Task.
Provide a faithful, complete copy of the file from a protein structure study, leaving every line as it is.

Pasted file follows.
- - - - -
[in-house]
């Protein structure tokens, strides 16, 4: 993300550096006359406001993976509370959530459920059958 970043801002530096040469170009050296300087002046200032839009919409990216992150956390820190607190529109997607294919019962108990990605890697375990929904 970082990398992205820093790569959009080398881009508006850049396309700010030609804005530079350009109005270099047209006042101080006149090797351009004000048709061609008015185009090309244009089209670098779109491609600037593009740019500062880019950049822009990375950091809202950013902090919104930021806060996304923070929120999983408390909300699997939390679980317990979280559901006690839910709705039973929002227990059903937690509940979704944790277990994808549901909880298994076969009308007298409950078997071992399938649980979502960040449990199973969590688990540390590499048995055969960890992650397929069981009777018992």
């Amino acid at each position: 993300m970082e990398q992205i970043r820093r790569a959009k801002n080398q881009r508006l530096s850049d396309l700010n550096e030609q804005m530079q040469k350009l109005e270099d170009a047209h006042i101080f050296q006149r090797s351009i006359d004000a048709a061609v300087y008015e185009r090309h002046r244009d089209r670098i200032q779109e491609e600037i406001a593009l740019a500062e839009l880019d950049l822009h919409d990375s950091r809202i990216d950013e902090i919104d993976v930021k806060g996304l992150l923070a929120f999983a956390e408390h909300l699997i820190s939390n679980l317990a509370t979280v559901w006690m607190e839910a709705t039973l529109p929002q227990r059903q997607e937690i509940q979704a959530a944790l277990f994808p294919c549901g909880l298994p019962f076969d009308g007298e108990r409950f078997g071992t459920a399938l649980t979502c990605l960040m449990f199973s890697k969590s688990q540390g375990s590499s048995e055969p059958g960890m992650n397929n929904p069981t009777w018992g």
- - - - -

[in-house]
């Protein structure tokens, strides 16, 4: 993300550096006359406001993976509370959530459920059958 970043801002530096040469170009050296300087002046200032839009919409990216992150956390820190607190529109997607294919019962108990990605890697375990929904 970082990398992205820093790569959009080398881009508006850049396309700010030609804005530079350009109005270099047209006042101080006149090797351009004000048709061609008015185009090309244009089209670098779109491609600037593009740019500062880019950049822009990375950091809202950013902090919104930021806060996304923070929120999983408390909300699997939390679980317990979280559901006690839910709705039973929002227990059903937690509940979704944790277990994808549901909880298994076969009308007298409950078997071992399938649980979502960040449990199973969590688990540390590499048995055969960890992650397929069981009777018992």
């Amino acid at each position: 993300m970082e990398q992205i970043r820093r790569a959009k801002n080398q881009r508006l530096s850049d396309l700010n550096e030609q804005m530079q040469k350009l109005e270099d170009a047209h006042i101080f050296q006149r090797s351009i006359d004000a048709a061609v300087y008015e185009r090309h002046r244009d089209r670098i200032q779109e491609e600037i406001a593009l740019a500062e839009l880019d950049l822009h919409d990375s950091r809202i990216d950013e902090i919104d993976v930021k806060g996304l992150l923070a929120f999983a956390e408390h909300l699997i820190s939390n679980l317990a509370t979280v559901w006690m607190e839910a709705t039973l529109p929002q227990r059903q997607e937690i509940q979704a959530a944790l277990f994808p294919c549901g909880l298994p019962f076969d009308g007298e108990r409950f078997g071992t459920a399938l649980t979502c990605l960040m449990f199973s890697k969590s688990q540390g375990s590499s048995e055969p059958g960890m992650n397929n929904p069981t009777w018992g």